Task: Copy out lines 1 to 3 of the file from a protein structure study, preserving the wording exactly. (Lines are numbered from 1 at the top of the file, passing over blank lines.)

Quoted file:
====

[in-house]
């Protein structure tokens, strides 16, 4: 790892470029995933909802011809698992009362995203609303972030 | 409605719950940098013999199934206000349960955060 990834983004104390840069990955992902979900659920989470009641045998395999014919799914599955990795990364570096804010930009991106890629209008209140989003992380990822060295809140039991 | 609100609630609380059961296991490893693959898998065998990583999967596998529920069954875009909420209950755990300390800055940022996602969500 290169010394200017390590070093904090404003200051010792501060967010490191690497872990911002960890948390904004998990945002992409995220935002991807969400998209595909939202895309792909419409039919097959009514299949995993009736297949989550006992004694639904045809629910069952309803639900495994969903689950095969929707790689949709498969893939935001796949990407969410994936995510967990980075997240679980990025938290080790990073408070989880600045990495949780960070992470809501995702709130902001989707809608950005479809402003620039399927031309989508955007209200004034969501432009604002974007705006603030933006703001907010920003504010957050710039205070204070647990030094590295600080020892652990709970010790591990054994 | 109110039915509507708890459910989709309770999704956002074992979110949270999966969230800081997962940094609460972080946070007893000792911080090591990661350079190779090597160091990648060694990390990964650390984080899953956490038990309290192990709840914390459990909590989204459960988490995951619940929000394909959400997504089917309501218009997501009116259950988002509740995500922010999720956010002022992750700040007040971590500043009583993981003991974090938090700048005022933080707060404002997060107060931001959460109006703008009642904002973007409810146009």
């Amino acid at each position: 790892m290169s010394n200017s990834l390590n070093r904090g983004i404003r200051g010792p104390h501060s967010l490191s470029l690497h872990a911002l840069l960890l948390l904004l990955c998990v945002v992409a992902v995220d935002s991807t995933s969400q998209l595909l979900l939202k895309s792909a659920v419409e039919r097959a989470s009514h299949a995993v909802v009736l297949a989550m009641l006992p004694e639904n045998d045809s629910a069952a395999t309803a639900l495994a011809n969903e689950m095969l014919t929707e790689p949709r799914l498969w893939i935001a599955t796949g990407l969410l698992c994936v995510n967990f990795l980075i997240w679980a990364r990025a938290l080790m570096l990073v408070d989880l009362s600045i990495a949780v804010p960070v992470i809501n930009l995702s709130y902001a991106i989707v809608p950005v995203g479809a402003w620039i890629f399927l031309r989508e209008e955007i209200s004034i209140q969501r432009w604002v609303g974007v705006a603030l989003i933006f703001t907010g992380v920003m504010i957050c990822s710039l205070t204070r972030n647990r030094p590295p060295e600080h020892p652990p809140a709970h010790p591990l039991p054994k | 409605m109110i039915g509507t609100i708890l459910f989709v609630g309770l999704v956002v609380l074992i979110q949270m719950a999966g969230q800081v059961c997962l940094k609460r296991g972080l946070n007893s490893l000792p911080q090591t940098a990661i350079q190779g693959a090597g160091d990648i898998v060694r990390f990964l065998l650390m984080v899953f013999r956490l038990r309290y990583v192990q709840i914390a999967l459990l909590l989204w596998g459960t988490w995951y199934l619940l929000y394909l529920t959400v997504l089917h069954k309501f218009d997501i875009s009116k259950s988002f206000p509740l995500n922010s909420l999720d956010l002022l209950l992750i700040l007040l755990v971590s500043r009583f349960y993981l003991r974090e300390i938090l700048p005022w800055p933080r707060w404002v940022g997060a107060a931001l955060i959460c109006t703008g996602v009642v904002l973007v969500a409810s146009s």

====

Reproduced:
[in-house]
């Protein structure tokens, strides 16, 4: 790892470029995933909802011809698992009362995203609303972030 | 409605719950940098013999199934206000349960955060 990834983004104390840069990955992902979900659920989470009641045998395999014919799914599955990795990364570096804010930009991106890629209008209140989003992380990822060295809140039991 | 609100609630609380059961296991490893693959898998065998990583999967596998529920069954875009909420209950755990300390800055940022996602969500 290169010394200017390590070093904090404003200051010792501060967010490191690497872990911002960890948390904004998990945002992409995220935002991807969400998209595909939202895309792909419409039919097959009514299949995993009736297949989550006992004694639904045809629910069952309803639900495994969903689950095969929707790689949709498969893939935001796949990407969410994936995510967990980075997240679980990025938290080790990073408070989880600045990495949780960070992470809501995702709130902001989707809608950005479809402003620039399927031309989508955007209200004034969501432009604002974007705006603030933006703001907010920003504010957050710039205070204070647990030094590295600080020892652990709970010790591990054994 | 109110039915509507708890459910989709309770999704956002074992979110949270999966969230800081997962940094609460972080946070007893000792911080090591990661350079190779090597160091990648060694990390990964650390984080899953956490038990309290192990709840914390459990909590989204459960988490995951619940929000394909959400997504089917309501218009997501009116259950988002509740995500922010999720956010002022992750700040007040971590500043009583993981003991974090938090700048005022933080707060404002997060107060931001959460109006703008009642904002973007409810146009």
């Amino acid at each position: 790892m290169s010394n200017s990834l390590n070093r904090g983004i404003r200051g010792p104390h501060s967010l490191s470029l690497h872990a911002l840069l960890l948390l904004l990955c998990v945002v992409a992902v995220d935002s991807t995933s969400q998209l595909l979900l939202k895309s792909a659920v419409e039919r097959a989470s009514h299949a995993v909802v009736l297949a989550m009641l006992p004694e639904n045998d045809s629910a069952a395999t309803a639900l495994a011809n969903e689950m095969l014919t929707e790689p949709r799914l498969w893939i935001a599955t796949g990407l969410l698992c994936v995510n967990f990795l980075i997240w679980a990364r990025a938290l080790m570096l990073v408070d989880l009362s600045i990495a949780v804010p960070v992470i809501n930009l995702s709130y902001a991106i989707v809608p950005v995203g479809a402003w620039i890629f399927l031309r989508e209008e955007i209200s004034i209140q969501r432009w604002v609303g974007v705006a603030l989003i933006f703001t907010g992380v920003m504010i957050c990822s710039l205070t204070r972030n647990r030094p590295p060295e600080h020892p652990p809140a709970h010790p591990l039991p054994k | 409605m109110i039915g509507t609100i708890l459910f989709v609630g309770l999704v956002v609380l074992i979110q949270m719950a999966g969230q800081v059961c997962l940094k609460r296991g972080l946070n007893s490893l000792p911080q090591t940098a990661i350079q190779g693959a090597g160091d990648i898998v060694r990390f990964l065998l650390m984080v899953f013999r956490l038990r309290y990583v192990q709840i914390a999967l459990l909590l989204w596998g459960t988490w995951y199934l619940l929000y394909l529920t959400v997504l089917h069954k309501f218009d997501i875009s009116k259950s988002f206000p509740l995500n922010s909420l999720d956010l002022l209950l992750i700040l007040l755990v971590s500043r009583f349960y993981l003991r974090e300390i938090l700048p005022w800055p933080r707060w404002v940022g997060a107060a931001l955060i959460c109006t703008g996602v009642v904002l973007v969500a409810s146009s």